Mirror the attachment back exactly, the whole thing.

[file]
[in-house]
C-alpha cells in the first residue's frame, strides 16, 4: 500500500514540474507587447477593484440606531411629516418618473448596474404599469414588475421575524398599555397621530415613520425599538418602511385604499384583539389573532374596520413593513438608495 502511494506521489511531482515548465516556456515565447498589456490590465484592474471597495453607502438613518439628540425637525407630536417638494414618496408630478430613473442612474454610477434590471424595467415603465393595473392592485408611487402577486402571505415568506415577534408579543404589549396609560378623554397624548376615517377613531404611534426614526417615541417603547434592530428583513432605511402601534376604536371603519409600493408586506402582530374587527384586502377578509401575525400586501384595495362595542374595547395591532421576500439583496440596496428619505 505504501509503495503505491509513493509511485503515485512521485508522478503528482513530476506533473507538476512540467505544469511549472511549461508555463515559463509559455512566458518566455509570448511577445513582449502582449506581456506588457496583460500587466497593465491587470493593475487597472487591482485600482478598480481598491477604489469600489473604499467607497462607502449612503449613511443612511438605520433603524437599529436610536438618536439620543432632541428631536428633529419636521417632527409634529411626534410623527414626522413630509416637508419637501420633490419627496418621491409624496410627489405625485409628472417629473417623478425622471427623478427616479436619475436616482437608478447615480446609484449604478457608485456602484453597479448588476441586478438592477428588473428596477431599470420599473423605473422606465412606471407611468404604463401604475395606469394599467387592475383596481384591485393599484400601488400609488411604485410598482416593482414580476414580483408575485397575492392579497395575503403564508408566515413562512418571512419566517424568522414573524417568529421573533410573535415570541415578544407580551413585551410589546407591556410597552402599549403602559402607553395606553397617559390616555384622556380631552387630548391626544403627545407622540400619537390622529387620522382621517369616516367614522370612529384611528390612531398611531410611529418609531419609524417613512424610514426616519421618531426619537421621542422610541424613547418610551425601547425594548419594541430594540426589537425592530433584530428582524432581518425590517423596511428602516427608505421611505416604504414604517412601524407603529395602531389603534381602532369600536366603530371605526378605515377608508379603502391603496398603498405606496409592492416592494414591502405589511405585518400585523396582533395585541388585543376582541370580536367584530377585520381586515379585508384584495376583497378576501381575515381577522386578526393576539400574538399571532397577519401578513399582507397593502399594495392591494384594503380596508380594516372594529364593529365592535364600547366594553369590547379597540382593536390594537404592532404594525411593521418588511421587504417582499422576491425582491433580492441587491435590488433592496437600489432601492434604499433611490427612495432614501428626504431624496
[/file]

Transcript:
[in-house]
C-alpha cells in the first residue's frame, strides 16, 4: 500500500514540474507587447477593484440606531411629516418618473448596474404599469414588475421575524398599555397621530415613520425599538418602511385604499384583539389573532374596520413593513438608495 502511494506521489511531482515548465516556456515565447498589456490590465484592474471597495453607502438613518439628540425637525407630536417638494414618496408630478430613473442612474454610477434590471424595467415603465393595473392592485408611487402577486402571505415568506415577534408579543404589549396609560378623554397624548376615517377613531404611534426614526417615541417603547434592530428583513432605511402601534376604536371603519409600493408586506402582530374587527384586502377578509401575525400586501384595495362595542374595547395591532421576500439583496440596496428619505 505504501509503495503505491509513493509511485503515485512521485508522478503528482513530476506533473507538476512540467505544469511549472511549461508555463515559463509559455512566458518566455509570448511577445513582449502582449506581456506588457496583460500587466497593465491587470493593475487597472487591482485600482478598480481598491477604489469600489473604499467607497462607502449612503449613511443612511438605520433603524437599529436610536438618536439620543432632541428631536428633529419636521417632527409634529411626534410623527414626522413630509416637508419637501420633490419627496418621491409624496410627489405625485409628472417629473417623478425622471427623478427616479436619475436616482437608478447615480446609484449604478457608485456602484453597479448588476441586478438592477428588473428596477431599470420599473423605473422606465412606471407611468404604463401604475395606469394599467387592475383596481384591485393599484400601488400609488411604485410598482416593482414580476414580483408575485397575492392579497395575503403564508408566515413562512418571512419566517424568522414573524417568529421573533410573535415570541415578544407580551413585551410589546407591556410597552402599549403602559402607553395606553397617559390616555384622556380631552387630548391626544403627545407622540400619537390622529387620522382621517369616516367614522370612529384611528390612531398611531410611529418609531419609524417613512424610514426616519421618531426619537421621542422610541424613547418610551425601547425594548419594541430594540426589537425592530433584530428582524432581518425590517423596511428602516427608505421611505416604504414604517412601524407603529395602531389603534381602532369600536366603530371605526378605515377608508379603502391603496398603498405606496409592492416592494414591502405589511405585518400585523396582533395585541388585543376582541370580536367584530377585520381586515379585508384584495376583497378576501381575515381577522386578526393576539400574538399571532397577519401578513399582507397593502399594495392591494384594503380596508380594516372594529364593529365592535364600547366594553369590547379597540382593536390594537404592532404594525411593521418588511421587504417582499422576491425582491433580492441587491435590488433592496437600489432601492434604499433611490427612495432614501428626504431624496